This warning primarily concerns weakened people and immunosuppressed people, who are more at risk.


▸ Barcode

▸ Lot
VN / 532 / V / 072


DL532 health stamp

▸ Marketing
since 02/08/2021

▸ Consumer service contact
For any further information, you can contact the consumer service by dialing the Freephone number: 0 800 13 30 16 (free service and call) from Monday to Friday from 9 a.m. to 7 p.m.

▸ Source

RASFF Alert – Vibrio parahaemolyticus – Frozen Whole Raw Giant Tiger Shrimps

European Food Alerts


Vibrio parahaemolyticus (ToxR+ Tdh+ /25g) in frozen whole raw giant tiger shrimps (Penaeus monodon) from Vietnam in France

New Zealand – New Zealand Food Safety warns consumers not to eat raw mussels – Vibrio parahaemolyticus


New Zealand Food Safety is warning consumers to thoroughly cook mussels before eating following 2 people reportedly becoming sick from Vibrio parahaemolyticus in the Nelson-Tasman region.

Paul Dansted, director of food regulation at New Zealand Food Safety said, “Vibrio parahaemolyticus is bacteria in mussels that may cause food poisoning if they’re undercooked or eaten raw. People with low immunity, pregnant, or elderly should avoid eating raw or undercooked shellfish as the illness can be more severe.

“While the cause has not been established both people who became ill have reported eating mussels and as a precaution we are reminding consumers to cook mussels thoroughly before consumption.”

New Zealand Food Safety advises consumers to follow simple food safety guidance to avoid contracting Vibrio parahaemolyticus by following 3 simple rules: Clean, Cook, Chill.


Always wash your hands and kitchen utensils after handling raw seafood, and before using other utensils or handling other foods. This will prevent the bacteria from spreading in your kitchen.


Cook mussels until steaming hot. Don’t eat shellfish raw or lightly cooked as this won’t get rid of bacteria such as Vibrio parahaemolyticus. One good way to know mussels are fully cooked is that their shells pop open when boiled or steamed, and the mussel inside is firm to the touch.


Refrigerate shellfish as soon as possible after harvesting or purchasing from the supermarket. You can use a chilly bin filled with ice blocks to transport live shellfish in your car. Once you get home, you should store mussels in a bowl covered with a wet towel in the bottom shelf in your refrigerator.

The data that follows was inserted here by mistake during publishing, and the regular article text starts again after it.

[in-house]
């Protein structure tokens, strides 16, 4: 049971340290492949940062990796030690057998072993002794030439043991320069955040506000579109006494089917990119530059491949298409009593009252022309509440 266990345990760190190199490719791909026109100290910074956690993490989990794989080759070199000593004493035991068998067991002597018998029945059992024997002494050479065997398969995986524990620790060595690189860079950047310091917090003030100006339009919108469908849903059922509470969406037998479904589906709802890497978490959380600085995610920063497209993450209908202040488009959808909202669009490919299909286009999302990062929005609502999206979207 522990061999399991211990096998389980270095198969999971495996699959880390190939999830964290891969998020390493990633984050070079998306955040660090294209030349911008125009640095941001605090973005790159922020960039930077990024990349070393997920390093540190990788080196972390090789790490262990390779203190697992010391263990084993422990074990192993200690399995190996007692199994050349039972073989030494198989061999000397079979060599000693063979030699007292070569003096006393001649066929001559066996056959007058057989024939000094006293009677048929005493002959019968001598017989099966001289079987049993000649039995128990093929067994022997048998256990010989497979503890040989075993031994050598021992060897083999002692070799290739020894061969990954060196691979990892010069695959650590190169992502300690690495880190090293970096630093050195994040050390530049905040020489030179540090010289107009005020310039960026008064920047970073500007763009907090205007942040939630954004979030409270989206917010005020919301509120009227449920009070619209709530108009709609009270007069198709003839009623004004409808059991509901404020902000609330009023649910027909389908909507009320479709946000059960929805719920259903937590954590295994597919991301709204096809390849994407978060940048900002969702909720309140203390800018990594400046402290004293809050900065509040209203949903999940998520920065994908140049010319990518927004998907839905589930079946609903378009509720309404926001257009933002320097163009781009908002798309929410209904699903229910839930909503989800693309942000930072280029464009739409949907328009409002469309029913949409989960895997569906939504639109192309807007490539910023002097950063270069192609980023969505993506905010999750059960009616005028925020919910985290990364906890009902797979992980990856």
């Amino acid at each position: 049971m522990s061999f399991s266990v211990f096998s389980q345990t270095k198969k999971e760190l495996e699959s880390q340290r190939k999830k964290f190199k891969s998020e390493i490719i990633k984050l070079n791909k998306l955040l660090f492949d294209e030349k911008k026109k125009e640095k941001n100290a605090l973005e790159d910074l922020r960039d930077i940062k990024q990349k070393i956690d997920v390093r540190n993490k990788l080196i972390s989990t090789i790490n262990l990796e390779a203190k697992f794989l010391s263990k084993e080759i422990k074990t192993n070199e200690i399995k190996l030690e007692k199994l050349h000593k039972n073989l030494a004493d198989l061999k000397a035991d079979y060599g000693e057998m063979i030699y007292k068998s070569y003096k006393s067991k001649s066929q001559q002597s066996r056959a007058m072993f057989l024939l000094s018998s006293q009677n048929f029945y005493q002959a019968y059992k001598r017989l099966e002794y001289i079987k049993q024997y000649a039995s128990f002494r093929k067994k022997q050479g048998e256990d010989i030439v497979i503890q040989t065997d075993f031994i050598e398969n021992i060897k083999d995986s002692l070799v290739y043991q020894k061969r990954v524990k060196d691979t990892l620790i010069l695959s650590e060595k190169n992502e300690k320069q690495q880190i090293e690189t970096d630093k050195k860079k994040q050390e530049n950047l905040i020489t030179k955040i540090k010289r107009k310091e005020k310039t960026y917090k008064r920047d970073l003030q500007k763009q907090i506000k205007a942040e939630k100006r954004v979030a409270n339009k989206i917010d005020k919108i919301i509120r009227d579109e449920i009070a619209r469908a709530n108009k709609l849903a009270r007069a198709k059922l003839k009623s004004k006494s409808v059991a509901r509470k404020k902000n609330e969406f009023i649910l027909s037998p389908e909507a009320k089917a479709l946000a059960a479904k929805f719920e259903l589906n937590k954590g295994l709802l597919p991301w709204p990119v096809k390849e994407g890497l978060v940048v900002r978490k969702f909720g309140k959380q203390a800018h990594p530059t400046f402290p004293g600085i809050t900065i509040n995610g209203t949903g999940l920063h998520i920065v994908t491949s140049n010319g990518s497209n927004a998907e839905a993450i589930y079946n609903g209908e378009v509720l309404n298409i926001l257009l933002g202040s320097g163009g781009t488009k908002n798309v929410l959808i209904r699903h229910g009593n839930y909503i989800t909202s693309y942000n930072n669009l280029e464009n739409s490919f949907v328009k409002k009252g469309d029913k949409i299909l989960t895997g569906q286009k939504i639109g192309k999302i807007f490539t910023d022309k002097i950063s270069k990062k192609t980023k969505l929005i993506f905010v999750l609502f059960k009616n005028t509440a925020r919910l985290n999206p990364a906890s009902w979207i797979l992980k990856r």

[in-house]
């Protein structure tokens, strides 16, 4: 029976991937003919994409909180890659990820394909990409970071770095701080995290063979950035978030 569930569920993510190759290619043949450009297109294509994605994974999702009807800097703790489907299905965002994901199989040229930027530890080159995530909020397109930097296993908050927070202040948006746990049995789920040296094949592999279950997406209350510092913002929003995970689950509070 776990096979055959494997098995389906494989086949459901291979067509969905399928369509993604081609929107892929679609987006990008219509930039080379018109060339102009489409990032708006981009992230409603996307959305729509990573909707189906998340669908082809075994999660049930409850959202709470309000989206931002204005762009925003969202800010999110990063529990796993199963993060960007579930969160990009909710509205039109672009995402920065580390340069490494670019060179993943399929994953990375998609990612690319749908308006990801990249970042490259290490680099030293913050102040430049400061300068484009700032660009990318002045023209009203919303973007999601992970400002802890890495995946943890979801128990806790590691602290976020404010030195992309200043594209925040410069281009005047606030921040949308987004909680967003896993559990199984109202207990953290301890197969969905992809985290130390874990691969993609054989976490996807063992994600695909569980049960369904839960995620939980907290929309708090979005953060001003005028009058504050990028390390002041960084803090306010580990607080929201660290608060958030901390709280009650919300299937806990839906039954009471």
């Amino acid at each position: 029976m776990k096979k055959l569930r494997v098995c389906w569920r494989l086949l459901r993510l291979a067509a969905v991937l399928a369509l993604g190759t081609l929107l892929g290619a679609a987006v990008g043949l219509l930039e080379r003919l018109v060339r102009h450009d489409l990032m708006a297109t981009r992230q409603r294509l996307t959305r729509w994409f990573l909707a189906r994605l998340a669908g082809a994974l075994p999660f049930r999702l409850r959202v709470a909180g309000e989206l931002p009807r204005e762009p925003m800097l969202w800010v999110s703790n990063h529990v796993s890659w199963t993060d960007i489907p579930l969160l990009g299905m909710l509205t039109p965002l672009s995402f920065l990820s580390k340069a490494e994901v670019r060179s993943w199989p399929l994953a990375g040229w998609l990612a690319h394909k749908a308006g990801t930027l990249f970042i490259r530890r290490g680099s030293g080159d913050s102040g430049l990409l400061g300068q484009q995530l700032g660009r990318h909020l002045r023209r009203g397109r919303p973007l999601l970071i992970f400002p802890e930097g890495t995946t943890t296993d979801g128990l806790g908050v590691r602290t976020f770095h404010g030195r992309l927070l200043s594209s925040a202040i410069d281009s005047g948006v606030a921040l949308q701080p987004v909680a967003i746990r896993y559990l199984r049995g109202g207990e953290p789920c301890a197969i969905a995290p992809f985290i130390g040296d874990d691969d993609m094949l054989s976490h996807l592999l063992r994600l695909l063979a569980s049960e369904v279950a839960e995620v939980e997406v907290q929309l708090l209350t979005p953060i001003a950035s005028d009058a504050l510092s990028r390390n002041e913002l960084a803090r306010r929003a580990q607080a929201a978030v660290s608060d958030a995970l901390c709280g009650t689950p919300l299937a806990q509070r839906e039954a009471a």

“New Zealand Food Safety is currently working with the Marlborough/Nelson District Health Board, Marlborough District Council and Institute of Environmental Science and Research to ensure appropriate public health measures are taken,” said Mr Dansted.

What to do if you get sick

If you get sick after eating shellfish, phone Healthline for advice on 0800 61 11 16 or seek medical attention immediately. If possible, store and refrigerate any leftover shellfish for testing.

Vibrio parahaemolyticus symptoms may include: watery or bloody diarrhoea, abdominal cramps, nausea, vomiting, fever, and/or headache.

Note, the event organisers of the Havelock Mussel Festival on Saturday, 13 March have been contacted and are aware of the issue. Organisers will only serve fully cooked mussels at the event.

Research – Secret to how cholera adapts to temperature revealed

Science Daily

Food Illness

Scientists have discovered an essential protein in cholera-causing bacteria that allows them to adapt to changes in temperature, according to a study published today in eLife.

The protein, BipA, is conserved across bacterial species, which suggests it could hold the key to how other types of bacteria change their biology and growth to survive at suboptimal temperatures.

Vibrio cholerae (V. cholerae) is the bacteria responsible for the severe diarrheal disease cholera. As with other species, V. cholerae forms biofilms — communities of bacteria enclosed in a structure made up of sugars and proteins — to protect against predators and stress conditions. V. cholerae forms these biofilms both in their aquatic environment and in the human intestine. There is evidence to suggest that biofilm formation is crucial to V. cholerae’s ability to colonise in the intestine and might enhance its infectivity.